Donald Trump remained at center stage in the Republican presidential contest Sunday, clarifying his rebuke of a Fox News anchor while wielding new broadsides against his rivals, including former Florida Gov. Jeb Bush.
With polls showing Trump atop the crowded Republican field, the billionaire real estate impresario was interviewed on four political talk shows.
Trump said he had intended nothing vulgar when he complained on Friday about Fox News' Megyn Kelly, who, while co-moderating a GOP candidates' debate the previous night, had pointedly questioned his disparagement of women he did not like as "fat pigs, dogs, slobs and disgusting animals."
In a post-debate interview about Kelly, Trump told CNN, "You could see there was blood coming out of her eyes, blood coming out of her wherever."
On Sunday, Trump said, as his campaign had in a statement Saturday, that "only a deviant" would suggest his comment referred to menstruation.
CNN's Jake Tapper, host of "State of the Union," pressed Trump, asking, "You're saying that you did not mean to suggest that Megyn Kelly was having her period?"
Trump replied, "Of course I didn't."
Trump reiterated his assertion that Kelly had questioned him unfairly during the Fox News-sponsored event, which drew an estimated 24 million viewers, a record for a non-general election debate. He attributed the uproar over his criticisms to "political correctness."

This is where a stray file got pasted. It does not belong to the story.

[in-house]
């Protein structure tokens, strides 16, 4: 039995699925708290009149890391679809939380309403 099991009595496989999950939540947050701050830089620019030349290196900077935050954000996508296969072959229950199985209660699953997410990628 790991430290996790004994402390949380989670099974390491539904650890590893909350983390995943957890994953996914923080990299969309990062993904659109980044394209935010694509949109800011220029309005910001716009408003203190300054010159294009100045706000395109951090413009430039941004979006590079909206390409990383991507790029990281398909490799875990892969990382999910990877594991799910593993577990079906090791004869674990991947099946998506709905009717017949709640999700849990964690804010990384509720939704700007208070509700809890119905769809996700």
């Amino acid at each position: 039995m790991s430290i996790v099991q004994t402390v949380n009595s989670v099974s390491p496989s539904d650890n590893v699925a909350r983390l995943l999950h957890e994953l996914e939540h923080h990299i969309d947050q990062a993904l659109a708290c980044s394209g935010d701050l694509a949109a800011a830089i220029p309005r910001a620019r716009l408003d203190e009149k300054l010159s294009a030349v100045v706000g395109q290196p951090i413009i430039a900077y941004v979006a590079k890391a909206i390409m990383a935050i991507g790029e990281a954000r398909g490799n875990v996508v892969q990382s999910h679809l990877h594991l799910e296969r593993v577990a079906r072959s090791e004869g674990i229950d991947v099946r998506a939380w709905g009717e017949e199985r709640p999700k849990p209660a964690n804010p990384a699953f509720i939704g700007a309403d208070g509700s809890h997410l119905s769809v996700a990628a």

Trump, who spoke by telephone rather than on camera during each of the Sunday interviews, sought to shift scrutiny to comments that Bush made on Tuesday. Bush, appearing that day before ministers at a Southern Baptist convention in Nashville, said, in part, "I'm not sure we need half a billion dollars for women's health issues." (Later, Bush said he had been referring only to federal dollars that go to Planned Parenthood.)
On Sunday, Trump said Bush's statement might cripple his appeal to women.
"Jeb Bush, on women's health issues, just destroyed his relationship with women," Trump said on ABC's "This Week," adding, "What he said about women and women's health issues was ridiculous."
On CNN, Trump called Bush's comments "disgraceful" and said that his own position on "women's health" was "the exact opposite. I cherish women. I want to help women. I'm going to do things for women that no other candidate will be able to do."
Trump's disparaging of Kelly drew renewed criticism Sunday from another presidential contender, former Hewlett-Packard Chief Executive Carly Fiorina. In appearances on CNN and on CBS' "Face the Nation," Fiorina said Trump's comments called his temperament into question.
"Women of all kinds are really sort of horrified by this," Fiorina said on CBS. "I think you cannot have a president who is thin-skinned. If you think a [moderator's] question is tough, imagine the pressure of actually being in the Oval Office."
Asked about Fiorina, who had earlier tweeted her disapproval of him, Trump said she was trying to gain ground at his expense but had "zero chance" of winning the nomination.